However, once she does arrive to Earth, the film starts to gain some momentum, and that’s when Captain Marvel finally becomes a mildly entertaining popcorn movie. I really enjoyed the discourse between Carol and Nick Fury. It felt a lot like a good buddy-cop movie; the two had great on and off humor that made me laugh consistently. I won’t spoil, but there is a line that was in the trailer that made me laugh that was taken out of the film, which was disappointing but just a minor nitpick.

  This film is set in the 90s, so you can expect some pop-culture references. There aren’t so many that it takes over the entire experience, I’m looking at you, Ready Player One, but the few winks and nods were clever and added some character to the setting of the film.

  I really dig Brie Larson as Captain Marvel. Many have been saying that she’s too “emotionless” and doesn’t bring much to the character, but I found her to be really charismatic and was able to convey a lot of hidden emotion within the character, which I though she pulled off brilliantly. I also am very interested in Carol as a character. She has a very interesting back story that I thought took a bit too much of a backseat here, but I can’t wait to further dive into her past and see her develop through her future MCU installments. She is more than a welcome addition to the franchise.

  Ben Mendelsohn played a great villain. I know it’s not a surprise since Mendelsohn has played great villains his whole career, but he adds a lot of depth and personality to his character, despite being fully covered in makeup for the majority of his screen time, which is very impressive. His character is very touching, and has some fantastic emotional moments that really touched me and made me feel for his character.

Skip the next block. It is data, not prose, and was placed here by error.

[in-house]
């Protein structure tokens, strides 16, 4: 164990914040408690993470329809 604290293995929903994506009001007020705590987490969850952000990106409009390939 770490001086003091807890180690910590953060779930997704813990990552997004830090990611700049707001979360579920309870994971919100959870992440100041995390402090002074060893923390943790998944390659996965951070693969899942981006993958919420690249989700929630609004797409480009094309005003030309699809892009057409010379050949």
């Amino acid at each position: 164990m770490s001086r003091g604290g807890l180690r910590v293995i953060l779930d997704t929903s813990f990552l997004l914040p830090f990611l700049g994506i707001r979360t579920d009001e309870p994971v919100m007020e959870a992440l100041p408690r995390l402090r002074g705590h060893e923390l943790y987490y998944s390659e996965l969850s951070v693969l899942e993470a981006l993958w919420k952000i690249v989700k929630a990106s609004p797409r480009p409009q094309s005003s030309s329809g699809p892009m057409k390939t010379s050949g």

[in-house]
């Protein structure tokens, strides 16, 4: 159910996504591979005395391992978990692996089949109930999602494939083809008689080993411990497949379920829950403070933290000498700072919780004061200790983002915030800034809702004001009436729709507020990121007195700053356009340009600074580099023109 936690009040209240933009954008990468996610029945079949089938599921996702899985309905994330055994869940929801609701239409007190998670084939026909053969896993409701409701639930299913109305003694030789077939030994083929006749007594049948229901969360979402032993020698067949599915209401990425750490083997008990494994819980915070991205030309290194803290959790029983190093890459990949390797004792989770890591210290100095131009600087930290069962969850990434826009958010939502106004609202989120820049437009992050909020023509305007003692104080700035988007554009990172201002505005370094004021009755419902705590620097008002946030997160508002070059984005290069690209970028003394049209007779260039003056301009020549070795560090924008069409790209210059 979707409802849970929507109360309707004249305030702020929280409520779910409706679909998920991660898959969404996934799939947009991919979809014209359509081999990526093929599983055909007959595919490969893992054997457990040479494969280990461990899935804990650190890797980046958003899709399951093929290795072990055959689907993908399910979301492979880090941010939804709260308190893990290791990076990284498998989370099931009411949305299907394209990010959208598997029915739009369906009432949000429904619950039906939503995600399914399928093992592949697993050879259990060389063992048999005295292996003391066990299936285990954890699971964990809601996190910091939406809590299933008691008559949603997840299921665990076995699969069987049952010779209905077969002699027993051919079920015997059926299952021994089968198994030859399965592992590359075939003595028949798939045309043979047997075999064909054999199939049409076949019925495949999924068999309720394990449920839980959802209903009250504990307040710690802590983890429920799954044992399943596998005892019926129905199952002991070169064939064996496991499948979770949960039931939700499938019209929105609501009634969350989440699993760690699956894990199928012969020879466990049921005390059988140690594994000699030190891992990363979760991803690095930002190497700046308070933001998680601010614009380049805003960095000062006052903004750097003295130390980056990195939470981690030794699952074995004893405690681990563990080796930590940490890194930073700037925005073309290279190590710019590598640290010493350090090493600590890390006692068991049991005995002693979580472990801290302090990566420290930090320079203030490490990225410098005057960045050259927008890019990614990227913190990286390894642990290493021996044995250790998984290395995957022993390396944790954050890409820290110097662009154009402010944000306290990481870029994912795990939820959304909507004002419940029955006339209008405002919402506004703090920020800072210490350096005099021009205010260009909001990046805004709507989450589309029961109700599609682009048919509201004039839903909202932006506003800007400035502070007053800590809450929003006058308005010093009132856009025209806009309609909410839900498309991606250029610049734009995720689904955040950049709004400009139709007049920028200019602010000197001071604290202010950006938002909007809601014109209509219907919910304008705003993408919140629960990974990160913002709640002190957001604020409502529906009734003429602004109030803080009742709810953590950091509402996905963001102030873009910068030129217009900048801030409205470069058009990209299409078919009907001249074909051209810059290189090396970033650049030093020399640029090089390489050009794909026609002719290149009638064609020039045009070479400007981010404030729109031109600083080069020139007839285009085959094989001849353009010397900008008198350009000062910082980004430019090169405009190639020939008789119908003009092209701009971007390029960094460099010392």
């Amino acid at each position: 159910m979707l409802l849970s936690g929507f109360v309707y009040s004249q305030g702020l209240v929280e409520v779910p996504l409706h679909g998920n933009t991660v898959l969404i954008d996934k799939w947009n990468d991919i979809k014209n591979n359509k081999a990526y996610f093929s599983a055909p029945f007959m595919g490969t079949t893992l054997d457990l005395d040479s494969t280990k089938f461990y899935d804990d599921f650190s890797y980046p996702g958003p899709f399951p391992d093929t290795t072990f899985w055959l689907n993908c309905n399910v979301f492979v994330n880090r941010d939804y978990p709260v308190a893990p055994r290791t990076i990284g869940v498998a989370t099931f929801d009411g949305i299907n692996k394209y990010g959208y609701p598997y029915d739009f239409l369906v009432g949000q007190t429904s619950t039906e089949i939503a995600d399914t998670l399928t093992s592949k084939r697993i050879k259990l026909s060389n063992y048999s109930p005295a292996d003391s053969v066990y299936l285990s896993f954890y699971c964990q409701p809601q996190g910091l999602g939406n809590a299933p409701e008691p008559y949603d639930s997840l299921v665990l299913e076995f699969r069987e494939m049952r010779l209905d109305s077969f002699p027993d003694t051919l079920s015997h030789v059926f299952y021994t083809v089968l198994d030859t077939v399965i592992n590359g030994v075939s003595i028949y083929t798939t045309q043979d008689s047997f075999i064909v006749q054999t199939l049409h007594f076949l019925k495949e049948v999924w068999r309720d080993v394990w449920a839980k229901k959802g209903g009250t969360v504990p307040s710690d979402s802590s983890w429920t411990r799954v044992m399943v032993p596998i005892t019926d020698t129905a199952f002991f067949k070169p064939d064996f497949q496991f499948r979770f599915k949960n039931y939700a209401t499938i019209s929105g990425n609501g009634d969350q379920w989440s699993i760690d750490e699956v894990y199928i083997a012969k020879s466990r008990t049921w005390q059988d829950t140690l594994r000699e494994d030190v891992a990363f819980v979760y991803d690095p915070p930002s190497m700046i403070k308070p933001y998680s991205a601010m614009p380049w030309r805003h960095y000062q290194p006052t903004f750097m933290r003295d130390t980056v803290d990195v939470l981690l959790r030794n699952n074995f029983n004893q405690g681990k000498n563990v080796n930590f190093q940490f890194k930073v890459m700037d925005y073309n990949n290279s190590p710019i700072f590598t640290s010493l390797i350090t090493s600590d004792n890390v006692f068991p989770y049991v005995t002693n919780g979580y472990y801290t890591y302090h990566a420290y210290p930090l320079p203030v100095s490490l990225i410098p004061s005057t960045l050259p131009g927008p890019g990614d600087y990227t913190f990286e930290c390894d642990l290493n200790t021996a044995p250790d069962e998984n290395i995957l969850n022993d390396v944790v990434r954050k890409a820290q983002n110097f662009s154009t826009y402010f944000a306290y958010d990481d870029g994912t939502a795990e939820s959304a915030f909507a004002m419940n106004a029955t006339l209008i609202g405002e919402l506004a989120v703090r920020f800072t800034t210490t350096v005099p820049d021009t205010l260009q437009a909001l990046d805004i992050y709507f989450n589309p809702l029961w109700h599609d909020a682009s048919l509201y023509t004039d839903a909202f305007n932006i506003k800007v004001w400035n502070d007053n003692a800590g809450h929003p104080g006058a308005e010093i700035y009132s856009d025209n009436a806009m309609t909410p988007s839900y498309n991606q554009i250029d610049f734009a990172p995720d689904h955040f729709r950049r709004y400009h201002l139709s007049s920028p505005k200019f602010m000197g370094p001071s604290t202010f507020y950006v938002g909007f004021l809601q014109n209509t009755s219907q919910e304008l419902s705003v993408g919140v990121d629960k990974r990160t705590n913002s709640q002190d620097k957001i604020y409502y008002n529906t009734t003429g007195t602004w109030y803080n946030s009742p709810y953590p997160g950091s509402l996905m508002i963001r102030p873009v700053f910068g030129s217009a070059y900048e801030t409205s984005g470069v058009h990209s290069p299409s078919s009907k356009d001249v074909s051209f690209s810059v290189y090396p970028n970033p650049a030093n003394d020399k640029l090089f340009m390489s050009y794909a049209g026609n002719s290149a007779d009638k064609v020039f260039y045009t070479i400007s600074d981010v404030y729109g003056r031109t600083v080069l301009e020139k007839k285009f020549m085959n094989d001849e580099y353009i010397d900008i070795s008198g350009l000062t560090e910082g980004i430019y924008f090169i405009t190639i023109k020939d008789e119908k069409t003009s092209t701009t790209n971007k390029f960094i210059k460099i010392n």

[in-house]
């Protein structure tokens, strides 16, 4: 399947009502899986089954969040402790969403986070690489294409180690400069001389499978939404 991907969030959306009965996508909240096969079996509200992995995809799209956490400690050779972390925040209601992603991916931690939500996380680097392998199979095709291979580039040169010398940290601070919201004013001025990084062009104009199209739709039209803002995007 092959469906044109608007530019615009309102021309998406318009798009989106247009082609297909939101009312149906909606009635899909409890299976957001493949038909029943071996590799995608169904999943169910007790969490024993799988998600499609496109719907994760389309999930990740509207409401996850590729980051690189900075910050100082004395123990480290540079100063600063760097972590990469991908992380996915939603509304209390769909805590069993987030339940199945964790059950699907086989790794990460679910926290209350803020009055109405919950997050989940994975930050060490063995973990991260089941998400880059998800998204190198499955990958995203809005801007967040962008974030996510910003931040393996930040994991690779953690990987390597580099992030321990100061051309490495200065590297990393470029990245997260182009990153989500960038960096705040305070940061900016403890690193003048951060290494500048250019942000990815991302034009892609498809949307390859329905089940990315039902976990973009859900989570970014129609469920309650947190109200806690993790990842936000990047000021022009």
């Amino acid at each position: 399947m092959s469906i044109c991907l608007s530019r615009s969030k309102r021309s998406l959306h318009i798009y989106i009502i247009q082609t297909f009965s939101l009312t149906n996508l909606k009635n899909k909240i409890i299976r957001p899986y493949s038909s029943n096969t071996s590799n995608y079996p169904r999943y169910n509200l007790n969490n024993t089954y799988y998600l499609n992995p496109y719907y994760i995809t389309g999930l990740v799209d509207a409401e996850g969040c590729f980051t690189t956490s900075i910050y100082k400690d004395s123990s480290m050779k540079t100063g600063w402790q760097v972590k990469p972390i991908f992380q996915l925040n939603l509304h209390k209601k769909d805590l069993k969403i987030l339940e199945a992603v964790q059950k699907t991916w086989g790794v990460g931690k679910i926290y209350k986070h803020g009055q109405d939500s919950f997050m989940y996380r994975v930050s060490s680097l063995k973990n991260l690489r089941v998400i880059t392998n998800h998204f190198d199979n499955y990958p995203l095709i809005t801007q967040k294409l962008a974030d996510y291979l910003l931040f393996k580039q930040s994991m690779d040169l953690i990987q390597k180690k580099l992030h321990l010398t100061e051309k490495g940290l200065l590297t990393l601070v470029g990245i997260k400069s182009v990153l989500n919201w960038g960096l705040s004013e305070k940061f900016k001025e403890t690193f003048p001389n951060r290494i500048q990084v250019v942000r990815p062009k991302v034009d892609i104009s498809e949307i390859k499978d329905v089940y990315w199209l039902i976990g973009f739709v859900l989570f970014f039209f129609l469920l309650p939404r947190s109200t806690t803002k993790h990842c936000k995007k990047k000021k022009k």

Jude Law is really under used. I understand it’s not his movie, but I just felt like his character wasn’t given any depth, and Law’s performance wasn’t anything particularly memorable.

  Samuel L. Jackson is great as usual. Like I said before, his discourse with Carol is excellently delivered and funny. There’s no new backstory given to him, but I don’t think he needed one. We’ve learned almost all we need to know about Fury already, so I was happy with just seeing him in his younger years.

  There are two messages within Captain Marvel. The known female empowerment message actually shines through very well, and wasn’t obnoxious like this film’s ad campaign, but it felt genuine and very heart-felt, and it makes me happy to know that a young girl can see this film and feel more confident about herself. There is also a message about refugees and war that I did not expect, but it also shined through and made for some very powerful moments throughout the third act of the film.

  Overall, I wouldn’t say this is a great film by any means, but it’s a mildly entertaining film was good performances and a very strong lead character. I am very interested to learn more about Captain Marvel, but I just hope her next installment is much more well-made than this one was.

  Rating: 6/10